Interview: Fuyuko Matsui
Interview and photography: Andrey Bold
Mention Fuyuko Matsui's name and it'll immediately trigger a chain of adjectives, “beautiful” usually coming first. True, she is, very, which makes it even harder to remember she's also an artist. A good one. A really good one. The one who breathed new life into Nihonga and for that alone her place in the History of Art is sealed forever. Moreover, she's also extremely open, driven, engaging, bright and funny.
We meet at Gallery Naruyama on a very steamy, very Tokyo midsummer day. Matsui arrives dressed head (her hair is impeccably done) to toe (metal heeled YSL cage booties).
—Today is both, Friday the 13th and Obon, are you superstitious?
—Not at all.
- AB You come from the family with a long history.
- FM I'm from Shizuoka, my family was governing there. It runs back 14 generations.
- AB You seem determined to succeed at everything you do, were you always like that?
- FM Yes, since I was a kid. When I paint I never get distracted.
- ABYou had been studying traditional Western painting then suddenly switched to Japanese, why?
- FM I studied Western painting for four years before I went to Geidai and felt it was time to try something else. There is a painting, “Shorin-zu-byobu,” by Tohaku Hasegawa. It's our national treasure, Japanese Mona Lisa. Prior to that, I didn't know there was a Japanese Art of such level, which we shall all be proud of. When I first saw it I instantly realized the possibilities of traditional Japanese painting. Right then I decided to study Nihonga.
- AB You study a lot, hold many degrees, what makes you do this? It's not the social status, is it?
- FM I admire Leonardo da Vinci. I'm sure he wouldn't have any problem getting a PhD at Geidai (Tokyo University of the Arts). I want to do everything da Vinci could. I don't trust artists without skills. I think one should pursue one's best and learn every skill possible, that's exactly what I do.
- AB Do you have a solid image of a work in your head straight away, or assemble it gradually?
- FM It depends. Sometimes I have a very vivid image. Sometimes I only have a concept and think how to present it.
- AB Are you still into techno?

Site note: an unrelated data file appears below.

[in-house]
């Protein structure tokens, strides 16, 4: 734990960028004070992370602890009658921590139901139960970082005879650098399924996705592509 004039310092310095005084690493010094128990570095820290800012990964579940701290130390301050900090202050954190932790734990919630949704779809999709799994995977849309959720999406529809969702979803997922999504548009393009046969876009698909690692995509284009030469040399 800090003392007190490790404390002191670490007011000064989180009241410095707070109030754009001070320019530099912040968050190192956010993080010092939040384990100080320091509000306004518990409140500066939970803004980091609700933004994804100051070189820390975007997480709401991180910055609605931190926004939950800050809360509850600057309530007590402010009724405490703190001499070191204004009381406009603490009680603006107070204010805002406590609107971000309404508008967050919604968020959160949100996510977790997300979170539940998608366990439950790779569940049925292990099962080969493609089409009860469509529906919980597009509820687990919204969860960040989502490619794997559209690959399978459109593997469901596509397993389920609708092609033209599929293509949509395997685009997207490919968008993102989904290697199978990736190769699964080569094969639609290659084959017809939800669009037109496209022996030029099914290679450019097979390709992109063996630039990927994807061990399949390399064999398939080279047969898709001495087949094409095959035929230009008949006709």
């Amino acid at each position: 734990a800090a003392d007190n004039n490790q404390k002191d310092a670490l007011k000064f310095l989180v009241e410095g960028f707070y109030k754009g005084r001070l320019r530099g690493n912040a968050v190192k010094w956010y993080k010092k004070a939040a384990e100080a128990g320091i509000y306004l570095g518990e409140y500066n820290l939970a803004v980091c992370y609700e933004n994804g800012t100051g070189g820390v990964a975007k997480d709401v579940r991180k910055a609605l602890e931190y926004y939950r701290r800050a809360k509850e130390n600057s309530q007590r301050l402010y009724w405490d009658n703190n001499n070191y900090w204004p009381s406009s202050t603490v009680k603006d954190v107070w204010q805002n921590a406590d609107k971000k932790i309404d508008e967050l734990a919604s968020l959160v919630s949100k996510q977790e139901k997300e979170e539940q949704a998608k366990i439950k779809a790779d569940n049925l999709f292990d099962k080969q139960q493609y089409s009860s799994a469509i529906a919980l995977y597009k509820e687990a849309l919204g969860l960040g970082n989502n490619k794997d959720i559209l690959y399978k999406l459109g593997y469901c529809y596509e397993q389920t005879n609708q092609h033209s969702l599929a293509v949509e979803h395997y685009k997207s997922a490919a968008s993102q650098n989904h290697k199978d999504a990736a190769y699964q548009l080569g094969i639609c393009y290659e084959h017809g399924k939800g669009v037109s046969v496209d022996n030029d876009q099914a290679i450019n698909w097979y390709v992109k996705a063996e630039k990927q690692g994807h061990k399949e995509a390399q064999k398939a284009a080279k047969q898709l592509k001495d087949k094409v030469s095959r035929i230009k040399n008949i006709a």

- FM [Laughs] Yes.
- AB What are your favorite acts?
- FM Two Lone Swordsmen, Richie Hawtin, Andrew Weatherall, I'm into intelligent techno, it puts me into trance when I paint.
- AB Clubbing?
- FM I never tried.
- AB I should take you out.
- FM [Laughs] Yes, please!
- AB What gives you the biggest pleasure?
- FM An inspirational idea. It makes me feel like a genius.
- AB What inspires you?
- FM Everything. Books, films, conversations with people.
- AB Favorite movie?
- FM I liked Lars von Trier's “Melancholia” a lot, my second favorite after “Requiem for a Dream.”
- AB Favorite director?
- FM Chris Cunningham and Darren Aronofsky.
- AB Did you see “Black Swan?”
- FM Yes, but I prefer “Requiem for a Dream.”
- AB Did you ever participate in autopsy?
- FM Human autopsy is illegal in Japan unless you're a medical student, I participated in a calf dissection.
- AB What made you interested in what's inside? Did you tear your toys up when you were a child to examine their guts?
- FM [Laughs] My grandfather studied Art Philosophy and was good at drawing. Once, his friend asked him to draw an autopsy. I thought it was very romantic. It had a positive impression on me.
- AB What's your biggest phobia?
- FM Racism and sexism. There is a notion that once a woman has given birth she no longer has any value as an active member of society. I want to eliminate it, men and women should be equally involved in raising kids. Japan should address this issue. There should be also more female politicians and presidents.
- AB How does it personally affect you? You are not an office worker. You're not planning to run for politics, are you?
- FM No no. [Laughs] When I was at school there was not a single woman employed. Paintings produced by women didn't get any recognition whatsoever, as if there were no such thing in the History of Art!